The boss of Apple has warned that the European Commission has put jobs and investment at risk after ordering the tech giant to pay €13 bn in unpaid tax in Ireland.
Chief executive Tim Cook accused competition chiefs in Brussels of targeting his global brand with laws that did not exist and simultaneously putting every business on the continent at risk.
The tech guru launched the broadside after Competition Commissioner Margrethe Vestager's landmark ruling into the iPad and iPhone maker's tax affairs found it paid just 1% tax on its European profits in 2003 and 0.005% in 2014.
Two years ago that worked out at €50 on every million in profit, she said.
Mr Cook dismissed the three-year investigation and went direct to his customer base with a message on apple.com and a vow to fight the order in what will likely be years of courtroom battles.
He also claimed: "We have become the largest taxpayer in Ireland, the largest taxpayer in the United States, and the largest taxpayer in the world.
"In Ireland and in every country where we operate, Apple follows the law and we pay all the taxes we owe."
Ireland's Department of Finance is expected to lead the legal challenge to the Commissioner's record findings and tax bill.
Finance Minister Michael Noonan's response was a charm offensive on satellite channels devoted to money markets and a warning that Ireland does not do "deals" with taxpayers.
"Our tax system is founded on the strict application of the law ... without exception," he said.
Mr Noonan added that it was necessary to fight the verdict in the courts "to defend the integrity of our tax system, to provide tax certainty to business, and to challenge the encroachment of EU state aid rules into the sovereign member state competence of taxation".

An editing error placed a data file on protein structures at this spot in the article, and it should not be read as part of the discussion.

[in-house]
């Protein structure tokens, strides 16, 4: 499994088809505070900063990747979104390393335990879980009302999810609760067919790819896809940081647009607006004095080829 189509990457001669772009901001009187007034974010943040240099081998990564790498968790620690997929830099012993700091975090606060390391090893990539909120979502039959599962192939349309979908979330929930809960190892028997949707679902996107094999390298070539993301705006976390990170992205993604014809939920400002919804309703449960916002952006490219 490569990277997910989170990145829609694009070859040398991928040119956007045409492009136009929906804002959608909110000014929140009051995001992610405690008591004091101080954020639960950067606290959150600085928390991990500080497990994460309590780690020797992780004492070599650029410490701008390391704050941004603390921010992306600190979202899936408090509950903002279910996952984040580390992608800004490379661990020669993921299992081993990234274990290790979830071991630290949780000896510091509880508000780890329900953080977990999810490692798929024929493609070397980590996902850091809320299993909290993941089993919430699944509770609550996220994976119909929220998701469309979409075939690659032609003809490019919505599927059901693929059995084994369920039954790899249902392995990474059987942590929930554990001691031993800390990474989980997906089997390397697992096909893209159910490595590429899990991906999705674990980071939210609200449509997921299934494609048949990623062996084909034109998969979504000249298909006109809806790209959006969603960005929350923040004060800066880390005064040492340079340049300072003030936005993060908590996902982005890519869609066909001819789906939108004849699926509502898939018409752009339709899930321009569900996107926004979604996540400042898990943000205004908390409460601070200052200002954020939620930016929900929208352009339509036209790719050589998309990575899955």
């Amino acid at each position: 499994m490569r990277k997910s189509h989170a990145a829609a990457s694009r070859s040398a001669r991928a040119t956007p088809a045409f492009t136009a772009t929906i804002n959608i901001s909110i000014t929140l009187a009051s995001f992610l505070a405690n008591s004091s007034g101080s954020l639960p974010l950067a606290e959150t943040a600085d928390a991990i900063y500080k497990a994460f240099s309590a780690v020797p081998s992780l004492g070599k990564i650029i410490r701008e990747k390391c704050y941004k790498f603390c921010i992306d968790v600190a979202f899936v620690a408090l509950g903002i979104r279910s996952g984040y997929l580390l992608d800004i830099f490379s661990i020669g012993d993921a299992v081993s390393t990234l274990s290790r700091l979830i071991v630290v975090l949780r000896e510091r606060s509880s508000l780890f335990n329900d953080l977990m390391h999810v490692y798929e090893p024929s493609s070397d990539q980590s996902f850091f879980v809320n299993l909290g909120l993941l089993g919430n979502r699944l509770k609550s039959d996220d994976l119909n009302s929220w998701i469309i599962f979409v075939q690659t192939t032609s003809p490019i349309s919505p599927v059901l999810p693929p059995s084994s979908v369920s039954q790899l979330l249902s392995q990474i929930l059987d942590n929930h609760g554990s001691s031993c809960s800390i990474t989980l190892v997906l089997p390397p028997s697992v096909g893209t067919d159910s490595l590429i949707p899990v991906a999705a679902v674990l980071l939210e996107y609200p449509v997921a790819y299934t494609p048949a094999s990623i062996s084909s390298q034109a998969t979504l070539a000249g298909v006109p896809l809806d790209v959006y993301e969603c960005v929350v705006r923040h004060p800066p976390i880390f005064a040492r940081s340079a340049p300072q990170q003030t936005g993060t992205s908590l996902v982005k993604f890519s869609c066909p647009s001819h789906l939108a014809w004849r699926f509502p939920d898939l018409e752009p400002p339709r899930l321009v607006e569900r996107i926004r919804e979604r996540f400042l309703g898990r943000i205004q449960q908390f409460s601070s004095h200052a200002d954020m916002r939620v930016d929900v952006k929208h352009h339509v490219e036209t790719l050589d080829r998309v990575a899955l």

The unprecedented ruling from Brussels found officials in Dublin gave assurances to Apple in 1991 and 2007 that it was abiding by law in the manner it structured its affairs, recorded profits and made payments to its California offices.
The Commissioner said the treatment of Apple amounted to illegal state aid.
The inquiry found that Ireland's treatment of Apple allowed the global brand to avoid taxation on almost all profits generated by sales in the entire European single market.
It said this was because Apple recorded all its sales in Ireland rather than in the countries where the products were sold.
The company has had a base in Ireland since 1980 and now employs 6,000 people.
Mr Cook said he was committed to the presence but warned that the "most profound and harmful effect" of the watchdog's ruling will be on jobs and investment in Europe.
The case is one of the most high-profile in the fight to redraw boundaries on aggressive tax avoidance, an issue which has put the EU at odds with the US government - an irony given that it was a Senate committee in Washington that first heard Apple was paying as little as 2% tax on its profits.
Ms Vestager found the two tax rulings issued by Ireland on the use of two Irish incorporated companies of the Apple group - Apple Sales International and Apple Operations Europe - did not reflect economic reality.
The commissioner said almost all sales profits recorded by them were internally attributed to a "head office" which only existed on paper and could not have generated such profits.
Her inquiry found the profits were not subject to tax anywhere.
Ms Vestager dismissed threatened court challenges from Apple and the Irish Government, saying she had a "very concrete case".
Elsewhere, Apple dismissed suggestions that it will have to pay €6 bn interest on top of the €13 bn tax bill, while it suggested the legal challenge to the case will take several years.